• O. Hinz
Effects of decision space information on MAUT-based systems that support purchase decision processes , vol97
  • 2017

DOI: 10.1016/j.dss.2017.03.004

This paper shows that decision makers often have a misconception of the decision space. The decision space is constituted by the relations among the attributes describing the alternatives available in a decision situation. The paper demonstrates that these misconceptions negatively affect the usage and perceptions of MAUT-based decision support systems. To overcome these negative effects, this paper proposes to use a visualization method based on singular value decomposition to give decision makers insights into the attribute relations. In a laboratory experiment in cooperation with Germany's largest Internet real estate website, this paper moreover evaluates the proposed solution and shows that our solution improves decision makers' usage and perceptions of MAUT-based decision support systems. We further show that information about the decision space ultimately affects variables relevant for the economic success of decision support system providers such as reuse intention and the probability to act as a promoter for the systems.
JournalArticle
  • O. Ivanova
  • Michael Scholz
How can online marketplaces reduce rating manipulation? A new approach on dynamic aggregation of online ratings , vol104
  • 2017

DOI: 10.1016/j.dss.2017.10.003

Retailers' incentives to manipulate online ratings can undermine consumers' trust in online marketplaces. Finding ways to avoid fake ratings has become a fundamental problem. Most marketplaces update product ratings immediately, i.e., display new ratings as soon as they are submitted. Some platforms have proposed to reduce the frequency of rating updates, as hiding ratings for a certain amount of time allows identifying and eliminating bursts of suspicious ratings. Reducing the update frequency also allows aggregating ratings and displaying only a summary statistic (e.g., mean of ratings). Although such aggregation helps to reduce the amount of fake ratings, as multiple fake ratings get represented by only one value, it might also distort legitimate ratings from real customers and hence have negative impact on honest retailers. In the present study, we propose and evaluate a novel method that instead of displaying every new rating immediately, aggregates a sequence of most recent ratings to k-values, with k determined dynamically based on the distribution of the recent ratings. In a simulation, we demonstrate that our proposed method outperforms state-of-the-art aggregation methods – it effectively reduces the impact of fake ratings on sales, and at the same time only marginally affects sales of honest retailers. Our proposed method can be easily integrated in online rating systems and can be especially used for designing fraud-resistant ranking algorithms.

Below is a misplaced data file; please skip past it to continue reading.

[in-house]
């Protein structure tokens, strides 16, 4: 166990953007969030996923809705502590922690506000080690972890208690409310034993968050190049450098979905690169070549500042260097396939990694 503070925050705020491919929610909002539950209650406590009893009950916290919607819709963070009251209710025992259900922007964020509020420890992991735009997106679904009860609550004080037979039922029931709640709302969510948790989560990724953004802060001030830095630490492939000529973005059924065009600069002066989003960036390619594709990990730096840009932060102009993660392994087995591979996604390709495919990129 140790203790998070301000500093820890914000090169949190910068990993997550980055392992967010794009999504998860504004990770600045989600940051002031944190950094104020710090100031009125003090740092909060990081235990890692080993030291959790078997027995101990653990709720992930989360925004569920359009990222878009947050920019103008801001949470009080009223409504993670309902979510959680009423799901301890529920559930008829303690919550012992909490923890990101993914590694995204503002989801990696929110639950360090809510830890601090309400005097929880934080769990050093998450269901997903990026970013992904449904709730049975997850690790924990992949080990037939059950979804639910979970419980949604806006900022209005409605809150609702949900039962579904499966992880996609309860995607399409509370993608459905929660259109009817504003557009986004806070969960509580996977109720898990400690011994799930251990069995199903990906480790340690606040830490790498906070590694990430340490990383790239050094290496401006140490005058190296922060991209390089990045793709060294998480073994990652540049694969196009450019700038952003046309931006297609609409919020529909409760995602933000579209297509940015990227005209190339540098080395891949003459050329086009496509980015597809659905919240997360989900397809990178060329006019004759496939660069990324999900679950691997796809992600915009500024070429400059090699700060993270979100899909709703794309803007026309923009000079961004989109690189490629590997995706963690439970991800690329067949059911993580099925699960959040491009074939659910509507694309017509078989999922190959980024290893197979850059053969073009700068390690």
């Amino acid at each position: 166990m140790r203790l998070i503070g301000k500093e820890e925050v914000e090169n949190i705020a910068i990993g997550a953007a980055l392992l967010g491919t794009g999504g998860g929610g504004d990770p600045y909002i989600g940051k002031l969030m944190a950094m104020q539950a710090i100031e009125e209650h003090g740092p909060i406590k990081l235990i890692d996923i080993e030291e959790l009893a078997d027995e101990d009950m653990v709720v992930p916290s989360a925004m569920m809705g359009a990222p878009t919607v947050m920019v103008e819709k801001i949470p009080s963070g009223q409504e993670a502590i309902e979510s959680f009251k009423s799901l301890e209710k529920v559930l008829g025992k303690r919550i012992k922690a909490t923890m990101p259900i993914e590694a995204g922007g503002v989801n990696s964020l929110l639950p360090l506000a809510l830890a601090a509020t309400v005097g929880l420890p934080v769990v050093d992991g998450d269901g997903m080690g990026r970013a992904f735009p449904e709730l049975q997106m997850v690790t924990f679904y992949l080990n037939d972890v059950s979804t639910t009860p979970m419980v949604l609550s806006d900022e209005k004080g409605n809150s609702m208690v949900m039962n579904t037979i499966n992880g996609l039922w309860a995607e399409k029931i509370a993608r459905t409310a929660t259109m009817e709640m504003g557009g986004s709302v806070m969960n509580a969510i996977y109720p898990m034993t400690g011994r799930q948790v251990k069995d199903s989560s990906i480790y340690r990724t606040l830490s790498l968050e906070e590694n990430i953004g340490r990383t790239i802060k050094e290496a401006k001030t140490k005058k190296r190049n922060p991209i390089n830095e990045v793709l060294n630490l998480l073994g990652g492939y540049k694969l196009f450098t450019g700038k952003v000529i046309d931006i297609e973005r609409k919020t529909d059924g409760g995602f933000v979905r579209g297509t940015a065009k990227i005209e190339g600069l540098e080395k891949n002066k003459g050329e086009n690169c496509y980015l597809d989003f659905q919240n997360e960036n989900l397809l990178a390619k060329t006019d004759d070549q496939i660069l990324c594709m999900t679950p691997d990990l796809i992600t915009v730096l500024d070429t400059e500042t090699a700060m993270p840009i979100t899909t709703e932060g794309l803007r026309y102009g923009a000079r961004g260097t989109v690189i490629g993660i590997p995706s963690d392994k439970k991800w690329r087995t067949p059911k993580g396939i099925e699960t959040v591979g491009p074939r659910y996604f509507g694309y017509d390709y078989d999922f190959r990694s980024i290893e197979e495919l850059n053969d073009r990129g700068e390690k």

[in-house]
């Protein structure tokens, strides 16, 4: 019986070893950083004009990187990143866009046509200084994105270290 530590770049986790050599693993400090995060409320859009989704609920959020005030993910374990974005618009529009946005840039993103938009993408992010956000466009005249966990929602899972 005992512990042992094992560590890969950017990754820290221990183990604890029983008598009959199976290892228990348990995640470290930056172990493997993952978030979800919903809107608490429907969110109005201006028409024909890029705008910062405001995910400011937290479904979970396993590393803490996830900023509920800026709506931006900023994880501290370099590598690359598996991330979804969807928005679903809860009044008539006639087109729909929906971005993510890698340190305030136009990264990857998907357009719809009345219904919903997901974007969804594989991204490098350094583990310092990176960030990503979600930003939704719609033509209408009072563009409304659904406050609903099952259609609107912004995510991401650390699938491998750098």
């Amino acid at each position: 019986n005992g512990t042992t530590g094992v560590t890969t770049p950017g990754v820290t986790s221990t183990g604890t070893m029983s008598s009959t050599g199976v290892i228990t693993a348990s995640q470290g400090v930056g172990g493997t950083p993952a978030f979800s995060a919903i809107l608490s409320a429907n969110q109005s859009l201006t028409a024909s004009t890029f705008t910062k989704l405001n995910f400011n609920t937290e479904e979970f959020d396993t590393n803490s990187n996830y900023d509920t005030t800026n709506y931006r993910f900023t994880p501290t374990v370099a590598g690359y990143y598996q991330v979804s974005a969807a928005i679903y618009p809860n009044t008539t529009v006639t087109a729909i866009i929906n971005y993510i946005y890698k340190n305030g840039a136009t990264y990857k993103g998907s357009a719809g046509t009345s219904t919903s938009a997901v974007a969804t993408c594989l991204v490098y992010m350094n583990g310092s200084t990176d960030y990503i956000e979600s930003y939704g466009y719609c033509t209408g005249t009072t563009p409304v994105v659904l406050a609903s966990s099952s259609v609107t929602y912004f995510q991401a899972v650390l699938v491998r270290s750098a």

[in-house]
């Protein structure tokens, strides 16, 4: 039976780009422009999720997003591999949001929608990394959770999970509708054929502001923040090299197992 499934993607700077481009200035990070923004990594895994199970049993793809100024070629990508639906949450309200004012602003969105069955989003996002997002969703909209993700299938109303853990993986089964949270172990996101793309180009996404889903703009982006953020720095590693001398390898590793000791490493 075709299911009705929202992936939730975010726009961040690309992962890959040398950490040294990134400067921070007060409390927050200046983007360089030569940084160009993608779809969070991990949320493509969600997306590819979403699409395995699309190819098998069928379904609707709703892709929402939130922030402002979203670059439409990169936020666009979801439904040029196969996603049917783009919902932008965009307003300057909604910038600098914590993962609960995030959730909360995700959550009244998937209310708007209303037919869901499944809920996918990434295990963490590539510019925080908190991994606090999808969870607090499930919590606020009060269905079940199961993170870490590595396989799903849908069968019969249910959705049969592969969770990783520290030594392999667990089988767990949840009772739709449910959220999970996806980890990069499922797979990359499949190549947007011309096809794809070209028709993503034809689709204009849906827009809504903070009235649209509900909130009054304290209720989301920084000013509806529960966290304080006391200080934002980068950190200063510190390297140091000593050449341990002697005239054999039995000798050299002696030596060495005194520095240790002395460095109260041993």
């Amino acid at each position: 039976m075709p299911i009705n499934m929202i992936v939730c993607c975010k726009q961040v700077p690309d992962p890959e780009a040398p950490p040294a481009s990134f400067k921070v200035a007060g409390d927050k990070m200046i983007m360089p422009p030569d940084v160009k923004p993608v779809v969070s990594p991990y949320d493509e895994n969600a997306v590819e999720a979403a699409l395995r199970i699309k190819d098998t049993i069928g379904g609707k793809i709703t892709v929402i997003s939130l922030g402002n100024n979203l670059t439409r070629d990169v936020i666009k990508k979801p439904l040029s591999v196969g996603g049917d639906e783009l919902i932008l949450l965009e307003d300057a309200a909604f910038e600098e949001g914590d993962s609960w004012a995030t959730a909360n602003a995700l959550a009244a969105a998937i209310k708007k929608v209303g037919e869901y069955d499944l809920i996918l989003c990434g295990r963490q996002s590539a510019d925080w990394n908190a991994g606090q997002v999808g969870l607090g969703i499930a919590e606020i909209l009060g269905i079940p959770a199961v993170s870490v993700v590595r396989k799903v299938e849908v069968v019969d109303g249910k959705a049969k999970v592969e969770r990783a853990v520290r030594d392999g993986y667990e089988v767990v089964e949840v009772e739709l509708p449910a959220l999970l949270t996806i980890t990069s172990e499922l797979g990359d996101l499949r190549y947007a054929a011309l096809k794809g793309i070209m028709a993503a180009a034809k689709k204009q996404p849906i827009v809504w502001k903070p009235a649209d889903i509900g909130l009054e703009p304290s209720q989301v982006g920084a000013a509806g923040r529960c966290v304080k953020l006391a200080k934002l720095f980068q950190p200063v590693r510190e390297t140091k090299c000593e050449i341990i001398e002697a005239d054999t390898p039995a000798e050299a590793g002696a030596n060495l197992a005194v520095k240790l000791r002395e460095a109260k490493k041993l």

Contribution
  • Michael Scholz
  • F. Lauri
The Effect of Producer Descriptions on Demand of Mobile Applications
  • 2017
JournalArticle
  • Michael Scholz
  • V. Dorner
  • G. Schryen
  • A. Benlian
A configuration-based recommender system for supporting e-commerce decisions , vol259
  • 2017

DOI: 10.1016/j.ejor.2016.09.057